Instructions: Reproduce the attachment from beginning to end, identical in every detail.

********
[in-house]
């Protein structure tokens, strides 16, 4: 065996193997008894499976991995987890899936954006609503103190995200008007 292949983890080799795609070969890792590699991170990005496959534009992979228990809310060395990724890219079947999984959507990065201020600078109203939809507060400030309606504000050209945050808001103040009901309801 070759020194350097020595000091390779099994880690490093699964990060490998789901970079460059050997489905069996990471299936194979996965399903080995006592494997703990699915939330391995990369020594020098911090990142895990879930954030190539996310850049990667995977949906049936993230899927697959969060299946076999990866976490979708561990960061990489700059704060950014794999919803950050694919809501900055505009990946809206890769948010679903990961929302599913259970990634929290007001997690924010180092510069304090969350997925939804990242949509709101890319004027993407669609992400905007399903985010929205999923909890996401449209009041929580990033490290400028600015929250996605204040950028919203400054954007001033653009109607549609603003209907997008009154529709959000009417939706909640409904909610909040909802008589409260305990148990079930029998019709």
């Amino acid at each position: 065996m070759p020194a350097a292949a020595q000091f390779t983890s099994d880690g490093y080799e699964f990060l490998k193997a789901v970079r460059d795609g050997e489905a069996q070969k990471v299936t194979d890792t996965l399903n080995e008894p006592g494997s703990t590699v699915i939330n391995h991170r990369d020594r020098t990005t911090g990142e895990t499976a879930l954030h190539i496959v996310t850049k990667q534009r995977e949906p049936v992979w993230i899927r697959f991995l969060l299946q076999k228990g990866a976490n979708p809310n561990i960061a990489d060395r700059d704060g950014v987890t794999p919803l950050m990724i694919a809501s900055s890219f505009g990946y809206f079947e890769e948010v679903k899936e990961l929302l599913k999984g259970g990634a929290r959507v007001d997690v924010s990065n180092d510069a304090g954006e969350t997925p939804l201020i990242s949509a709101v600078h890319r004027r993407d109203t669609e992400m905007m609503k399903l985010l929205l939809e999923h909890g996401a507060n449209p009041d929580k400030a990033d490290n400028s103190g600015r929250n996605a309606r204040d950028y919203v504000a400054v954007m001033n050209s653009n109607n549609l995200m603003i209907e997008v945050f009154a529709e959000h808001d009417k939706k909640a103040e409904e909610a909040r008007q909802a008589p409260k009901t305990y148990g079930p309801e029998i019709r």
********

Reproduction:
[in-house]
């Protein structure tokens, strides 16, 4: 065996193997008894499976991995987890899936954006609503103190995200008007 292949983890080799795609070969890792590699991170990005496959534009992979228990809310060395990724890219079947999984959507990065201020600078109203939809507060400030309606504000050209945050808001103040009901309801 070759020194350097020595000091390779099994880690490093699964990060490998789901970079460059050997489905069996990471299936194979996965399903080995006592494997703990699915939330391995990369020594020098911090990142895990879930954030190539996310850049990667995977949906049936993230899927697959969060299946076999990866976490979708561990960061990489700059704060950014794999919803950050694919809501900055505009990946809206890769948010679903990961929302599913259970990634929290007001997690924010180092510069304090969350997925939804990242949509709101890319004027993407669609992400905007399903985010929205999923909890996401449209009041929580990033490290400028600015929250996605204040950028919203400054954007001033653009109607549609603003209907997008009154529709959000009417939706909640409904909610909040909802008589409260305990148990079930029998019709």
């Amino acid at each position: 065996m070759p020194a350097a292949a020595q000091f390779t983890s099994d880690g490093y080799e699964f990060l490998k193997a789901v970079r460059d795609g050997e489905a069996q070969k990471v299936t194979d890792t996965l399903n080995e008894p006592g494997s703990t590699v699915i939330n391995h991170r990369d020594r020098t990005t911090g990142e895990t499976a879930l954030h190539i496959v996310t850049k990667q534009r995977e949906p049936v992979w993230i899927r697959f991995l969060l299946q076999k228990g990866a976490n979708p809310n561990i960061a990489d060395r700059d704060g950014v987890t794999p919803l950050m990724i694919a809501s900055s890219f505009g990946y809206f079947e890769e948010v679903k899936e990961l929302l599913k999984g259970g990634a929290r959507v007001d997690v924010s990065n180092d510069a304090g954006e969350t997925p939804l201020i990242s949509a709101v600078h890319r004027r993407d109203t669609e992400m905007m609503k399903l985010l929205l939809e999923h909890g996401a507060n449209p009041d929580k400030a990033d490290n400028s103190g600015r929250n996605a309606r204040d950028y919203v504000a400054v954007m001033n050209s653009n109607n549609l995200m603003i209907e997008v945050f009154a529709e959000h808001d009417k939706k909640a103040e409904e909610a909040r008007q909802a008589p409260k009901t305990y148990g079930p309801e029998i019709r």